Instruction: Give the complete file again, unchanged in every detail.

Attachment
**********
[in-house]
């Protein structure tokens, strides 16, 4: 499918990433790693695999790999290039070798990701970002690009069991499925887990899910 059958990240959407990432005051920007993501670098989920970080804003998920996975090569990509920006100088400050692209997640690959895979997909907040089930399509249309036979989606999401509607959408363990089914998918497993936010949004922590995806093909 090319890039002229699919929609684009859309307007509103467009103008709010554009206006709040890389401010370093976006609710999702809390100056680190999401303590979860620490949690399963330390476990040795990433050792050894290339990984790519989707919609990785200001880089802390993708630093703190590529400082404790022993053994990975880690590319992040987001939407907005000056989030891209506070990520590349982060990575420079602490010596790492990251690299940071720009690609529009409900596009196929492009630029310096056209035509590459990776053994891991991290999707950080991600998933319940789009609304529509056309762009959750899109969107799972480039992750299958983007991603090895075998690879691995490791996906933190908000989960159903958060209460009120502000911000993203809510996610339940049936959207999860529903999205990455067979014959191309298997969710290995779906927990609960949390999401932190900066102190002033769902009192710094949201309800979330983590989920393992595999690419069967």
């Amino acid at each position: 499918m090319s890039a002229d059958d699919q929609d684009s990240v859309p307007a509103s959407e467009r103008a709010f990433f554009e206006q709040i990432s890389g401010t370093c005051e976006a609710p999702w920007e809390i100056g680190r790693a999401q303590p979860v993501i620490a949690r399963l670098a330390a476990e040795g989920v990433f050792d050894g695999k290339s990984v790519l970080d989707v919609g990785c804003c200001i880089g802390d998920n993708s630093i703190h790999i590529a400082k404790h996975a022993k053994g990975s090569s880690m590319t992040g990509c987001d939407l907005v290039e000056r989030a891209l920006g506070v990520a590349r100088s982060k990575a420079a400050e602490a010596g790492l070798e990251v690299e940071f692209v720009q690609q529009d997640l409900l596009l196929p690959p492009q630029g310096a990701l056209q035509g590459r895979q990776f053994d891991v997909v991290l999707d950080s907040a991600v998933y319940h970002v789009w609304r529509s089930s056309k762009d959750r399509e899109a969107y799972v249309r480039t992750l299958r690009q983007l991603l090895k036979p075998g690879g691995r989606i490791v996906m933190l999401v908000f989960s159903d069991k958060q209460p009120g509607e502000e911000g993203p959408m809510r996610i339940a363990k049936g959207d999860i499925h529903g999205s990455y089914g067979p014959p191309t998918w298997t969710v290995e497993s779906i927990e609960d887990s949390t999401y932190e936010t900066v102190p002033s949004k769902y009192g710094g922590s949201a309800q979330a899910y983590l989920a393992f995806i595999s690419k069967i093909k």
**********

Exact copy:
[in-house]
């Protein structure tokens, strides 16, 4: 499918990433790693695999790999290039070798990701970002690009069991499925887990899910 059958990240959407990432005051920007993501670098989920970080804003998920996975090569990509920006100088400050692209997640690959895979997909907040089930399509249309036979989606999401509607959408363990089914998918497993936010949004922590995806093909 090319890039002229699919929609684009859309307007509103467009103008709010554009206006709040890389401010370093976006609710999702809390100056680190999401303590979860620490949690399963330390476990040795990433050792050894290339990984790519989707919609990785200001880089802390993708630093703190590529400082404790022993053994990975880690590319992040987001939407907005000056989030891209506070990520590349982060990575420079602490010596790492990251690299940071720009690609529009409900596009196929492009630029310096056209035509590459990776053994891991991290999707950080991600998933319940789009609304529509056309762009959750899109969107799972480039992750299958983007991603090895075998690879691995490791996906933190908000989960159903958060209460009120502000911000993203809510996610339940049936959207999860529903999205990455067979014959191309298997969710290995779906927990609960949390999401932190900066102190002033769902009192710094949201309800979330983590989920393992595999690419069967």
């Amino acid at each position: 499918m090319s890039a002229d059958d699919q929609d684009s990240v859309p307007a509103s959407e467009r103008a709010f990433f554009e206006q709040i990432s890389g401010t370093c005051e976006a609710p999702w920007e809390i100056g680190r790693a999401q303590p979860v993501i620490a949690r399963l670098a330390a476990e040795g989920v990433f050792d050894g695999k290339s990984v790519l970080d989707v919609g990785c804003c200001i880089g802390d998920n993708s630093i703190h790999i590529a400082k404790h996975a022993k053994g990975s090569s880690m590319t992040g990509c987001d939407l907005v290039e000056r989030a891209l920006g506070v990520a590349r100088s982060k990575a420079a400050e602490a010596g790492l070798e990251v690299e940071f692209v720009q690609q529009d997640l409900l596009l196929p690959p492009q630029g310096a990701l056209q035509g590459r895979q990776f053994d891991v997909v991290l999707d950080s907040a991600v998933y319940h970002v789009w609304r529509s089930s056309k762009d959750r399509e899109a969107y799972v249309r480039t992750l299958r690009q983007l991603l090895k036979p075998g690879g691995r989606i490791v996906m933190l999401v908000f989960s159903d069991k958060q209460p009120g509607e502000e911000g993203p959408m809510r996610i339940a363990k049936g959207d999860i499925h529903g999205s990455y089914g067979p014959p191309t998918w298997t969710v290995e497993s779906i927990e609960d887990s949390t999401y932190e936010t900066v102190p002033s949004k769902y009192g710094g922590s949201a309800q979330a899910y983590l989920a393992f995806i595999s690419k069967i093909k």